Surgeon ‎– Force + Form

Tresor ‎– Tresor 117
2 × Vinyl, 12", 33 ⅓ RPM, Album, Misprint


A Remnants Of What Once Was 9:47
B Black Jackal Throwbacks 11:44
C Returning To The Purity Of Current 8:21
D At The Heart Of It All 10:40


Record cover of this version has two errors:
1. Spine has misprint of title which reads "FORM+FORCE" (instead of proper title: "FORCE+FORM")
2. The track name of C-side is displayed as "Returning Of The Purity Of Current" on back of cover.

"Remnants Of What Once Was" consists of two parts which are listed as the following: "The Hollow Men" and "Ice"

Barcode and Other Identifiers

  • Barcode: 718755611760

Other Versions (5 of 7) View All

Cat# Artist Title (Format) Label Cat# Country Year
Tresor 117 Surgeon Force + Form(2x12", Album, M/Print) Tresor Tresor 117 Germany 1999 Sell This Version
Tresor. 117 Surgeon Force + Form(2x12", Album, RE, RM) Tresor Tresor. 117 Germany 2016 Sell This Version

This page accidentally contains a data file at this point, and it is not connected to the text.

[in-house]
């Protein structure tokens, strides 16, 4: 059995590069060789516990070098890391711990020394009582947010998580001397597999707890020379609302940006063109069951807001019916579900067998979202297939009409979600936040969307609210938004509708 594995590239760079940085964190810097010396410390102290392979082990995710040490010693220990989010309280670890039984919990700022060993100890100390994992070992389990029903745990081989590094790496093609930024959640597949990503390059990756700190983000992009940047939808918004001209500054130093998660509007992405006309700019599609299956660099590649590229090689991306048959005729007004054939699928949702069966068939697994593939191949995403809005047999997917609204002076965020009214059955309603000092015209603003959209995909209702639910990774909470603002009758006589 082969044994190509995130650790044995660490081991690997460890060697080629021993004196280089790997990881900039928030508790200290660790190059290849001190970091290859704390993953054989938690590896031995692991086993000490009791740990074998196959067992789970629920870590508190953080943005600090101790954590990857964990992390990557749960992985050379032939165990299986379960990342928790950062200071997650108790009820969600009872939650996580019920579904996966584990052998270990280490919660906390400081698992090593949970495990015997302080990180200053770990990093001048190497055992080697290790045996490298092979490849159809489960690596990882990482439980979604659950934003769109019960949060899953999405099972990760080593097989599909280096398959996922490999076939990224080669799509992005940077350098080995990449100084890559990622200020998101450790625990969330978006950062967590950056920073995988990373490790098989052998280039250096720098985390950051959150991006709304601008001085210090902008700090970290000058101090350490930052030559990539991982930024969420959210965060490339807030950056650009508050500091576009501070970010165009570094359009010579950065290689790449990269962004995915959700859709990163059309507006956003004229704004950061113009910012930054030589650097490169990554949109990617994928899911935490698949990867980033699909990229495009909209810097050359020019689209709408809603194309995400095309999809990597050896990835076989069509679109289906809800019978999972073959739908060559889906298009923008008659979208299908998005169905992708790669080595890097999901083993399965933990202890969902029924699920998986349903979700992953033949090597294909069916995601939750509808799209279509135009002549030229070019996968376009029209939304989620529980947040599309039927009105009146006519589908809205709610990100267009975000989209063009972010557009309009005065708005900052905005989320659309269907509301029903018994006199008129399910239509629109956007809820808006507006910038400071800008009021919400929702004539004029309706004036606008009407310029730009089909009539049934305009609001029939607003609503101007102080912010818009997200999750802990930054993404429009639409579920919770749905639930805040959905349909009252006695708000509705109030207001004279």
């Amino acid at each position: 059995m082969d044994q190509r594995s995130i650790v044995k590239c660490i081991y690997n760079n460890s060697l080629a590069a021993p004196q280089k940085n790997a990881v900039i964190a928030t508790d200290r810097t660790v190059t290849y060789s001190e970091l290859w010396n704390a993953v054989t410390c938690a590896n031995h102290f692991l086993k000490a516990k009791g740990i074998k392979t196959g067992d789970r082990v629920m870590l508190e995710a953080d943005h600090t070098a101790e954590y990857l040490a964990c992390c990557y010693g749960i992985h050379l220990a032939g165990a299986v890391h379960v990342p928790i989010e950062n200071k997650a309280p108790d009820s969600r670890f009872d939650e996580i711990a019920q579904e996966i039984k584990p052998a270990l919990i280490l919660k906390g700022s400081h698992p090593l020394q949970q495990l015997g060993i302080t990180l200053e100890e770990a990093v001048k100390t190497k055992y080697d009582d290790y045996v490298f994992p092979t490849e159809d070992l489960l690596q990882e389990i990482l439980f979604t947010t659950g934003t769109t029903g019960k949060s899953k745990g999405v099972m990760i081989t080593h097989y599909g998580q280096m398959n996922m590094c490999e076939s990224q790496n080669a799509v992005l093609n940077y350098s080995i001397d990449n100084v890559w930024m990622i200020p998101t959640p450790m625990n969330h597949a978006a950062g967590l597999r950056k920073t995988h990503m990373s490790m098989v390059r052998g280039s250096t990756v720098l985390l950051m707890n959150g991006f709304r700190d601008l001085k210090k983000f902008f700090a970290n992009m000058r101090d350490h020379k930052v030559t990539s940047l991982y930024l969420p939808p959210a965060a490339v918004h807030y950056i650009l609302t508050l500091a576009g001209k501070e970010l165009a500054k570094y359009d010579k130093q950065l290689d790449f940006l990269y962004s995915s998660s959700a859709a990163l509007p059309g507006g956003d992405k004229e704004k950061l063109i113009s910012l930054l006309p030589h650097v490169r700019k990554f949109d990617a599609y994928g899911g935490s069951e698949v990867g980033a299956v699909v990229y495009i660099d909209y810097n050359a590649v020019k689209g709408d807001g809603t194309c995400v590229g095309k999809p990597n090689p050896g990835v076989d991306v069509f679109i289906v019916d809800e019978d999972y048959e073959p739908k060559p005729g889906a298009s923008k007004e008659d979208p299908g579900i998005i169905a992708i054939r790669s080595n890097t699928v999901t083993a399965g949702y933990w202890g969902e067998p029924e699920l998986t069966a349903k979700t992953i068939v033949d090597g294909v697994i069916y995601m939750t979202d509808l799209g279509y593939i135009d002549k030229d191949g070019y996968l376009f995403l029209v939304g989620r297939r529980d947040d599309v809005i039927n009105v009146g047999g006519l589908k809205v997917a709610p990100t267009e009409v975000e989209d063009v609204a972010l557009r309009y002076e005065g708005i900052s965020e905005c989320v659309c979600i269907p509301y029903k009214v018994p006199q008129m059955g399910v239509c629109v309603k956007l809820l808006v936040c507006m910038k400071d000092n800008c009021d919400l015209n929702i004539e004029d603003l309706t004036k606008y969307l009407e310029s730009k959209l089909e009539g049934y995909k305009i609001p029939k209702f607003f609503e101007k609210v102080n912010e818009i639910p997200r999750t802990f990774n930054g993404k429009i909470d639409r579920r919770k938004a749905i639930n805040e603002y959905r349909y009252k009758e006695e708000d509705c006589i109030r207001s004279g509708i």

Tresor.117 Surgeon Force + Form (Cass, Album) Outside Media Tresor.117 Poland 1999 Sell This Version
Tresor 117 Surgeon Force + Form(2x12", Album, W/Lbl) Tresor Tresor 117 Germany 1999 Sell This Version
5414165038368 Surgeon Force+Form(4xFile, FLAC, Album, RE) Tresor 5414165038368 Europe 2010


Reviews Show All 4 Reviews

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July 17, 2009
Four albums in just as many years may seem like a task hard to accomplish. Consistency is questioned, and quality is put to the stand. But, when all four albums are generally considered quality material, and when the man responsible for producing them is Anthony Childs AKA Surgeon, the impossible becomes quotidian.
Not only did he suck the best out of his previous three releases, but he built upon it all and created four tracks, or better yet multiple segments and moods flawlessly mixed into one piece.
What is that you want to hear when you listen to Surgeon? Abrassive rhythms, heavy, dry and monotonous percussion, eerie synth work, disturbing frequencies and noises, from infectious dance floor drive through to thought provoking electronics. Well, it is all here, and done with more confidence than ever before on any of hie previous efforts.